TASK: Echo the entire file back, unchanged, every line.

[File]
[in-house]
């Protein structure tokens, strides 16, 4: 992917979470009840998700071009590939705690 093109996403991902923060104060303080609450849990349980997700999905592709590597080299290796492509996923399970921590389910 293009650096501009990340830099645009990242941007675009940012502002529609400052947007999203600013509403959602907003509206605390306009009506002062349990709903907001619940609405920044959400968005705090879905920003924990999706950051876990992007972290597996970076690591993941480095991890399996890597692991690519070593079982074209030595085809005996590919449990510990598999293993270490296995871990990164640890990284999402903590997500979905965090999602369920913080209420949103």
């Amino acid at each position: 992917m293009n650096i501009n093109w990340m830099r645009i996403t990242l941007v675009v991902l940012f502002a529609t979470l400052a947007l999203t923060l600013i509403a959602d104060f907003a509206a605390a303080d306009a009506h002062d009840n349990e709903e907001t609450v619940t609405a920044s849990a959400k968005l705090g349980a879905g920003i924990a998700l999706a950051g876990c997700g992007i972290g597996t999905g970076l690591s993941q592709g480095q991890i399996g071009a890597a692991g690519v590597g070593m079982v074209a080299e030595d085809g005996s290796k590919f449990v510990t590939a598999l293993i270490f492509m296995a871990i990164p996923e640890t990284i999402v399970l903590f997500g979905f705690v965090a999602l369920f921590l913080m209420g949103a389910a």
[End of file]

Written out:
[in-house]
């Protein structure tokens, strides 16, 4: 992917979470009840998700071009590939705690 093109996403991902923060104060303080609450849990349980997700999905592709590597080299290796492509996923399970921590389910 293009650096501009990340830099645009990242941007675009940012502002529609400052947007999203600013509403959602907003509206605390306009009506002062349990709903907001619940609405920044959400968005705090879905920003924990999706950051876990992007972290597996970076690591993941480095991890399996890597692991690519070593079982074209030595085809005996590919449990510990598999293993270490296995871990990164640890990284999402903590997500979905965090999602369920913080209420949103």
């Amino acid at each position: 992917m293009n650096i501009n093109w990340m830099r645009i996403t990242l941007v675009v991902l940012f502002a529609t979470l400052a947007l999203t923060l600013i509403a959602d104060f907003a509206a605390a303080d306009a009506h002062d009840n349990e709903e907001t609450v619940t609405a920044s849990a959400k968005l705090g349980a879905g920003i924990a998700l999706a950051g876990c997700g992007i972290g597996t999905g970076l690591s993941q592709g480095q991890i399996g071009a890597a692991g690519v590597g070593m079982v074209a080299e030595d085809g005996s290796k590919f449990v510990t590939a598999l293993i270490f492509m296995a871990i990164p996923e640890t990284i999402v399970l903590f997500g979905f705690v965090a999602l369920f921590l913080m209420g949103a389910a």